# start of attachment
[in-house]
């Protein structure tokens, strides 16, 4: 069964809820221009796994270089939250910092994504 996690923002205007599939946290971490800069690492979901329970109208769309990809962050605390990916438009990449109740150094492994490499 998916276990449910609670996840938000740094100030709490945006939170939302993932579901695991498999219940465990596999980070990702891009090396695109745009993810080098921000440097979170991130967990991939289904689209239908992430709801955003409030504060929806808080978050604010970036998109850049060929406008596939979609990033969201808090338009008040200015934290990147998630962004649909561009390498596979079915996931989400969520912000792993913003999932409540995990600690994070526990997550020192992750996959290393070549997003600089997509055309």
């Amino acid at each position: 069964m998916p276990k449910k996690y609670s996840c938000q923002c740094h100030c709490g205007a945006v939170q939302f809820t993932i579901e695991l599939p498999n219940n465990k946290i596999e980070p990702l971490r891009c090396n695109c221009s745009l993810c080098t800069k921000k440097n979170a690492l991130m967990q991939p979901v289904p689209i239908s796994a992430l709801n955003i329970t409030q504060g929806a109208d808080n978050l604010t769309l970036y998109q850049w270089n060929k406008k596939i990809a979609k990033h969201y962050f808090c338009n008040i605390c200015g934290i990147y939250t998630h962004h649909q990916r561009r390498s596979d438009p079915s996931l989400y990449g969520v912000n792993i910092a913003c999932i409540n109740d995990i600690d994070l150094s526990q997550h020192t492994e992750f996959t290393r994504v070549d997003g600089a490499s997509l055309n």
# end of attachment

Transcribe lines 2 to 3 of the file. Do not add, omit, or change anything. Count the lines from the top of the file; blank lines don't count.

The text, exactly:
């Protein structure tokens, strides 16, 4: 069964809820221009796994270089939250910092994504 996690923002205007599939946290971490800069690492979901329970109208769309990809962050605390990916438009990449109740150094492994490499 998916276990449910609670996840938000740094100030709490945006939170939302993932579901695991498999219940465990596999980070990702891009090396695109745009993810080098921000440097979170991130967990991939289904689209239908992430709801955003409030504060929806808080978050604010970036998109850049060929406008596939979609990033969201808090338009008040200015934290990147998630962004649909561009390498596979079915996931989400969520912000792993913003999932409540995990600690994070526990997550020192992750996959290393070549997003600089997509055309």
């Amino acid at each position: 069964m998916p276990k449910k996690y609670s996840c938000q923002c740094h100030c709490g205007a945006v939170q939302f809820t993932i579901e695991l599939p498999n219940n465990k946290i596999e980070p990702l971490r891009c090396n695109c221009s745009l993810c080098t800069k921000k440097n979170a690492l991130m967990q991939p979901v289904p689209i239908s796994a992430l709801n955003i329970t409030q504060g929806a109208d808080n978050l604010t769309l970036y998109q850049w270089n060929k406008k596939i990809a979609k990033h969201y962050f808090c338009n008040i605390c200015g934290i990147y939250t998630h962004h649909q990916r561009r390498s596979d438009p079915s996931l989400y990449g969520v912000n792993i910092a913003c999932i409540n109740d995990i600690d994070l150094s526990q997550h020192t492994e992750f996959t290393r994504v070549d997003g600089a490499s997509l055309n």